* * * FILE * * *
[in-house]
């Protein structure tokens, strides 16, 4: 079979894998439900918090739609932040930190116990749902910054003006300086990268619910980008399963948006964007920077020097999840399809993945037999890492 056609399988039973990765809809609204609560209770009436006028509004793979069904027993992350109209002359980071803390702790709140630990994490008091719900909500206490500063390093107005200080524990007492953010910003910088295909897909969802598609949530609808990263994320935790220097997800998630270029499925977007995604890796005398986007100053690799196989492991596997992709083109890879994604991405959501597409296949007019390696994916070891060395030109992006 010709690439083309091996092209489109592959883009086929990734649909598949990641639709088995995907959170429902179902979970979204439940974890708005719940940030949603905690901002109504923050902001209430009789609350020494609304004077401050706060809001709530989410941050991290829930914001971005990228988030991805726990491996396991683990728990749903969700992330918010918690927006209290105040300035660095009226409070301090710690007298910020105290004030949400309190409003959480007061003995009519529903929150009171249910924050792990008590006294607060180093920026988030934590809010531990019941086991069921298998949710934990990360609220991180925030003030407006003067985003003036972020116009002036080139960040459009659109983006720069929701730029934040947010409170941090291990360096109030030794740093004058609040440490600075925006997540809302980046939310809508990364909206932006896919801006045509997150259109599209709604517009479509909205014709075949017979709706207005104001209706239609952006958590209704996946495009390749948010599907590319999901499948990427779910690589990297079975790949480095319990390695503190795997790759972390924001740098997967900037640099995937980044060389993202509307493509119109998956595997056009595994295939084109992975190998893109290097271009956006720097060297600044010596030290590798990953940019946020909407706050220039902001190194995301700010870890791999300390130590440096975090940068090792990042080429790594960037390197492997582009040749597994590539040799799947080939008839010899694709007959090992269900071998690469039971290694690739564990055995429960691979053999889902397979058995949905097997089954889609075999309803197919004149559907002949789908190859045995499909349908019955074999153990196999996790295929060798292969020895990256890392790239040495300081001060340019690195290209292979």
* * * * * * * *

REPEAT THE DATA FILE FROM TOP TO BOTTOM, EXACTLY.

[in-house]
């Protein structure tokens, strides 16, 4: 079979894998439900918090739609932040930190116990749902910054003006300086990268619910980008399963948006964007920077020097999840399809993945037999890492 056609399988039973990765809809609204609560209770009436006028509004793979069904027993992350109209002359980071803390702790709140630990994490008091719900909500206490500063390093107005200080524990007492953010910003910088295909897909969802598609949530609808990263994320935790220097997800998630270029499925977007995604890796005398986007100053690799196989492991596997992709083109890879994604991405959501597409296949007019390696994916070891060395030109992006 010709690439083309091996092209489109592959883009086929990734649909598949990641639709088995995907959170429902179902979970979204439940974890708005719940940030949603905690901002109504923050902001209430009789609350020494609304004077401050706060809001709530989410941050991290829930914001971005990228988030991805726990491996396991683990728990749903969700992330918010918690927006209290105040300035660095009226409070301090710690007298910020105290004030949400309190409003959480007061003995009519529903929150009171249910924050792990008590006294607060180093920026988030934590809010531990019941086991069921298998949710934990990360609220991180925030003030407006003067985003003036972020116009002036080139960040459009659109983006720069929701730029934040947010409170941090291990360096109030030794740093004058609040440490600075925006997540809302980046939310809508990364909206932006896919801006045509997150259109599209709604517009479509909205014709075949017979709706207005104001209706239609952006958590209704996946495009390749948010599907590319999901499948990427779910690589990297079975790949480095319990390695503190795997790759972390924001740098997967900037640099995937980044060389993202509307493509119109998956595997056009595994295939084109992975190998893109290097271009956006720097060297600044010596030290590798990953940019946020909407706050220039902001190194995301700010870890791999300390130590440096975090940068090792990042080429790594960037390197492997582009040749597994590539040799799947080939008839010899694709007959090992269900071998690469039971290694690739564990055995429960691979053999889902397979058995949905097997089954889609075999309803197919004149559907002949789908190859045995499909349908019955074999153990196999996790295929060798292969020895990256890392790239040495300081001060340019690195290209292979």